Philippine Nobel Prize winning journalist Maria Ressa ruled out on Monday going into exile over legal challenges she faces, and her lawyers urged the government of President Rodrigo Duterte to drop all charges against her.
Ressa, the first Nobel laureate from the Philippines, shared the Peace Prize with Russian investigative journalist Dmitry Muratov, a move widely seen as intended as an endorsement of free speech rights under fire worldwide.
Ressa's news site, Rappler, had its license suspended and she has faced legal action for various reasons, motivated, supporters say, by her scrutiny of government policies, including a bloody war on drugs launched by Duterte.
"Exile is not an option," Ressa told a streamed news conference with her legal team, adding that she felt a climate of violence and fear under Duterte's term was easing before 2022 elections.
Free on bail as she appeals against a six-year prison sentence handed down last year for a libel conviction, Ressa is facing five tax evasion charges and a corporate case with the regulator.
"You don't know what freedom feels like until you almost lose it," Ressa said from the U.S. city of Boston, where she is on an academic visit.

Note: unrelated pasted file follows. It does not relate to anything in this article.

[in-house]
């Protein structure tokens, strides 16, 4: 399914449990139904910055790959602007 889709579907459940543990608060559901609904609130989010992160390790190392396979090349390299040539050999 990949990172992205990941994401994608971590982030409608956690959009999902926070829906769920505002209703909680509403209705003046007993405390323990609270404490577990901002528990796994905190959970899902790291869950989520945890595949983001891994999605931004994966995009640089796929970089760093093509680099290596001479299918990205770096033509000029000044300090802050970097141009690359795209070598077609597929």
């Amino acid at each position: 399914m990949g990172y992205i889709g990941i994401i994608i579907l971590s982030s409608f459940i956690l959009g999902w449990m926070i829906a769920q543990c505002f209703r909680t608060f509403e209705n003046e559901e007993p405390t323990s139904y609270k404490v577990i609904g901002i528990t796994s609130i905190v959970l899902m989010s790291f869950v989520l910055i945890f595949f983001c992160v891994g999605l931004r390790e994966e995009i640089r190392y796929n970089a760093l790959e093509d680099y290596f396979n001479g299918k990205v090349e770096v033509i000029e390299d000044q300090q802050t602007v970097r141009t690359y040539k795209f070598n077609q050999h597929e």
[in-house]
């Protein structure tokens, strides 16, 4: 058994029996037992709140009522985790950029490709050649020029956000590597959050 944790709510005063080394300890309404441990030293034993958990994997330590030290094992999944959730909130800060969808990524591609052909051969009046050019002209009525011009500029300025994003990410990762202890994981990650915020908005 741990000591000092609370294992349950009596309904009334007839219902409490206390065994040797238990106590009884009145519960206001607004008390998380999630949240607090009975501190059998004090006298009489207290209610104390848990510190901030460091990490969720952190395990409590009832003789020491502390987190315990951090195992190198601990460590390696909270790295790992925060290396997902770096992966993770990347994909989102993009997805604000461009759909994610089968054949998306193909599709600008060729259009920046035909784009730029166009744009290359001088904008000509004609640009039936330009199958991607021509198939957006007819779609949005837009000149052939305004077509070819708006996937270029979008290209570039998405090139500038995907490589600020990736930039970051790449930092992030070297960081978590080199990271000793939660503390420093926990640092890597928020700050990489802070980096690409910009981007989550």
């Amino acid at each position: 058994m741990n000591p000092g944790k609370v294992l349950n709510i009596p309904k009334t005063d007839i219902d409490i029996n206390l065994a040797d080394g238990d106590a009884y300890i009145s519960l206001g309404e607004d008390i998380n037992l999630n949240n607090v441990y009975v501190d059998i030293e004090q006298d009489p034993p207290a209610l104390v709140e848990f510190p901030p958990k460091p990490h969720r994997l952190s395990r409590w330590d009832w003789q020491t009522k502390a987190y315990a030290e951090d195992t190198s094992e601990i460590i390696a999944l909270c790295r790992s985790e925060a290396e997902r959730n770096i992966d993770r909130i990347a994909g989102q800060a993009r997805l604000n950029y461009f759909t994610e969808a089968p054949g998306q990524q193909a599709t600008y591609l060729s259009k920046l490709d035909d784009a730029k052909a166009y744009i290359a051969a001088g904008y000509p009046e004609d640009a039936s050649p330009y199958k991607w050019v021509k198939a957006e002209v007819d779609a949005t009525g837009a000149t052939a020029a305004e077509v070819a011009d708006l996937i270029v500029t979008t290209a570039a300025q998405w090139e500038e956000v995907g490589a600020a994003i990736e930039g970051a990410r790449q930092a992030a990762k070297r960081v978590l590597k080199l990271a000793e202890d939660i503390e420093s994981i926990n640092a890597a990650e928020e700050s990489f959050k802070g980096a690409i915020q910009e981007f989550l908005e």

The Philippines saw its ranking in the 2021 World Press Freedom Index drop two notches to 138 out of 180 countries, and the Committee to Protect Journalists ranks the Philippines seventh in the world in its impunity index, which tracks deaths of media members whose killers go free.
The government denies hounding media and says any problems organizations face are legal, not political. It says it believes in free speech.
Asked about Ressa's situation, the justice minister said the Philippines valued democracy, liberty and human rights.
"All the cases being faced by Maria Ressa in our country have gone through the appropriate legal processes, and Ressa has always been afforded, and will continue to be afforded, all the rights under our law to defend herself and prove her innocence in a fair and impartial trial," Menardo Guevarra told Reuters.
Amal Clooney, a human rights lawyer representing Ressa, told the news conference the government needed to decide whether to "double down on its persecution of this lone journalist" or show that it did not fear criticism and "once again is a beacon for liberty and democracy around the world."
Ressa has requested government approval to travel to Norway to receive the Nobel Peace Prize on Dec. 10.